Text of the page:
Not a Member? Get access to HR news and resources that you can trust.
Change can be scary, but deploying new HR software doesn't have to be.
Is your employee handbook ready for the New Year? With SHRM’s Employee Handbook Builder get peace of mind that your handbook is up-to-date.
Get the HR education you need without travel expenses or time out of the office.
We don’t just visit a city, we take it over. Join the HR community in NOLA -- June 18-21, 2017.
A coalition of construction industry groups released a report stating that the Occupational Safety and Health Administration (OSHA) proposal to regulate workplace silica will cost employers $4.9 billion annually, about 10 times the agency’s current official $511 million annual cost estimate.
The Construction Industry Safety Coalition’s revised economic analysis of the silica proposal includes an additional $1 billion in costs not included in the group’s estimate submitted to OSHA’s silica rulemaking docket, which closed in August 2014.
The new analysis shows that an additional $1.05 billion of indirect costs will be placed on the construction industry in the form of increased prices paid for construction materials and building products when manufacturers of those materials pass on some of their costs of complying with the general industry portion of the standard, said Brad Hammock, a shareholder in the Washington, D.C., office of Jackson Lewis and an attorney representing the coalition.
The remaining $3.9 billion in costs “will be direct compliance expenditures by the construction industry for additional equipment, labor, productivity losses, monitoring, respirators, medical surveillance and record-keeping,” he said.
Hammock said that the coalition believes that “OSHA has made major errors in its cost and impact analyses” and that OSHA should reconsider its approach.
The coalition also asserted the proposed rule would lead to a reduction of 52,700 full-time jobs from the construction sector and supplier industries, as well as nonconstruction jobs impacted by the loss of construction work.
“This report reveals the critical need for OSHA to withdraw its proposed rule until it can put forth a technologically and economically feasible rule that also works to improve industry workers’ health and safety,” said Tom Woods, chairman of the National Association of Home Builders, in a press release.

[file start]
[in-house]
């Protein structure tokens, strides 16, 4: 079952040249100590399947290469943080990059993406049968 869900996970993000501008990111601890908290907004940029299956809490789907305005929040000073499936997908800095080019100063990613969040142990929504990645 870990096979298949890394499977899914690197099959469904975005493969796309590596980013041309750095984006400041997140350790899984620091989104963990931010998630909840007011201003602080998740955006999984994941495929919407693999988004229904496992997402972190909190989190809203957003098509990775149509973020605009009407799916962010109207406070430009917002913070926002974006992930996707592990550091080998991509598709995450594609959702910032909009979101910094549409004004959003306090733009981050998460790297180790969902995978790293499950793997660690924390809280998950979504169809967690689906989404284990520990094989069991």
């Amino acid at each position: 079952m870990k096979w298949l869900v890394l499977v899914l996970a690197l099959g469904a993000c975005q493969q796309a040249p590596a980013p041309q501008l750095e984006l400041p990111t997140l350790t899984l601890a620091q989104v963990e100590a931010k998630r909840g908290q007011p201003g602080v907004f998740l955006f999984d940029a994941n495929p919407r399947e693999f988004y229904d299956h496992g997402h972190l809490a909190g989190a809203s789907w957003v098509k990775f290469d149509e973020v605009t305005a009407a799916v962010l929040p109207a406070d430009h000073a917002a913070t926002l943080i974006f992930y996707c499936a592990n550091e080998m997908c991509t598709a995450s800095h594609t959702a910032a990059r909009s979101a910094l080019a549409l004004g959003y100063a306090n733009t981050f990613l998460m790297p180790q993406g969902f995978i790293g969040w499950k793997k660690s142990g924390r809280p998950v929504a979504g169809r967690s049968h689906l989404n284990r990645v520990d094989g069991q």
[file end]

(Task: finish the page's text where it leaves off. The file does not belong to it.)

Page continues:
“These errors raise serious and significant questions about many of the other assumptions the agency relied upon in crafting its new rules,” said Stephen E. Sandherr, chief executive officer of the Associated General Contractors of America, in a press release. “We need measures in place that are going to allow all of us to continue the significant improvements in silica safety the industry has made, and the sad truth is that the agency’s rule is too riddled with errors to do that.”
Proposal Would Cut PEL for Construction by 80 Percent
The current permissible exposure limit (PEL) for respirable crystalline silica has not been updated since 1971. The current general industry PEL for quartz, the most common form of crystalline silica, is roughly 100 micrograms per cubic meter of air as an eight-hour time-weighted average. The current PEL for quartz in construction and shipyards is approximately 250 micrograms per cubic meter of air and based on an outdated particle count sampling method, according to OSHA. The current PELs for two other forms of crystalline silica (cristobalite and tridymite) are one-half the values for quartz in general industry.
OSHA’s proposed new PEL—50 micrograms per cubic meter of air to cover all three silica types for all industry sectors—was first recommended by the National Institute for Occupational Safety and Health (NIOSH) in 1974. The proposal also contains ancillary provisions—updated requirements for exposure assessment and control, respiratory protection, medical surveillance, hazard communication, and record-keeping—to match the lowered PEL.
OSHA has said the proposed rule will provide “flexible alternatives” to allow employers to choose which dust-control measures would perform best in their work environments.
“Today, many employers across the country apply common sense, inexpensive and effective control measures that protect workers’ lives and lungs, like keeping the material wet so dust doesn’t become airborne, or using a vacuum to collect dust at the point where it is created before workers can inhale it,” the agency said. “Tools that include these controls are readily available, and the rule is designed to give employers flexibility in selecting ways to meet the new standard.”
OSHA estimates more than 2 million workers are exposed to respirable crystalline silica each year. The agency asserts that the proposed rule will result in saving nearly 700 lives per year and will prevent 1,600 new cases of silicosis annually.
Roy Maurer is an online editor/manager for SHRM.
Follow him @SHRMRoy
SHRM OnlineSafety & Security page
You have successfully saved this page as a bookmark.
Please confirm that you want to proceed with deleting bookmark.
You have successfully removed bookmark.
Please log in as a SHRM member before saving bookmarks.
Your session has expired. Please log in again before saving bookmarks.
Please purchase a SHRM membership before saving bookmarks.
An error has occurred
Recommended for you
CA Resources at Your Fingertips
SHRM’s HR Vendor Directory contains over 3,200 companies